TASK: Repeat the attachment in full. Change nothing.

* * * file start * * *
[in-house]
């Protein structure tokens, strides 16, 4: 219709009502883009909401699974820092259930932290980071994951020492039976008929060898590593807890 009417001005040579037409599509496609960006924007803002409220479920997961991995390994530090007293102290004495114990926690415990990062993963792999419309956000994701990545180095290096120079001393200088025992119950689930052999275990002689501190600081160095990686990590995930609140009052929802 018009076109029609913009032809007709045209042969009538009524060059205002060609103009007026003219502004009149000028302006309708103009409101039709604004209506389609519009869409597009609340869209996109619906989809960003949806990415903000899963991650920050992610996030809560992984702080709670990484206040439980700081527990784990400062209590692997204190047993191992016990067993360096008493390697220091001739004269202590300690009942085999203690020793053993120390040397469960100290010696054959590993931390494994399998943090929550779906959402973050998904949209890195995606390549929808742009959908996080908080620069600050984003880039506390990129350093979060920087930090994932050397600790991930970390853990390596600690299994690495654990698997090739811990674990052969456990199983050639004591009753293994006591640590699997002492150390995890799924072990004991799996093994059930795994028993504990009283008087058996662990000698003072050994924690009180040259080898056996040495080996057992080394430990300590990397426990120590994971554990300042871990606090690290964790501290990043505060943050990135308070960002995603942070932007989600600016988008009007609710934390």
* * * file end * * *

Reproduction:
[in-house]
């Protein structure tokens, strides 16, 4: 219709009502883009909401699974820092259930932290980071994951020492039976008929060898590593807890 009417001005040579037409599509496609960006924007803002409220479920997961991995390994530090007293102290004495114990926690415990990062993963792999419309956000994701990545180095290096120079001393200088025992119950689930052999275990002689501190600081160095990686990590995930609140009052929802 018009076109029609913009032809007709045209042969009538009524060059205002060609103009007026003219502004009149000028302006309708103009409101039709604004209506389609519009869409597009609340869209996109619906989809960003949806990415903000899963991650920050992610996030809560992984702080709670990484206040439980700081527990784990400062209590692997204190047993191992016990067993360096008493390697220091001739004269202590300690009942085999203690020793053993120390040397469960100290010696054959590993931390494994399998943090929550779906959402973050998904949209890195995606390549929808742009959908996080908080620069600050984003880039506390990129350093979060920087930090994932050397600790991930970390853990390596600690299994690495654990698997090739811990674990052969456990199983050639004591009753293994006591640590699997002492150390995890799924072990004991799996093994059930795994028993504990009283008087058996662990000698003072050994924690009180040259080898056996040495080996057992080394430990300590990397426990120590994971554990300042871990606090690290964790501290990043505060943050990135308070960002995603942070932007989600600016988008009007609710934390």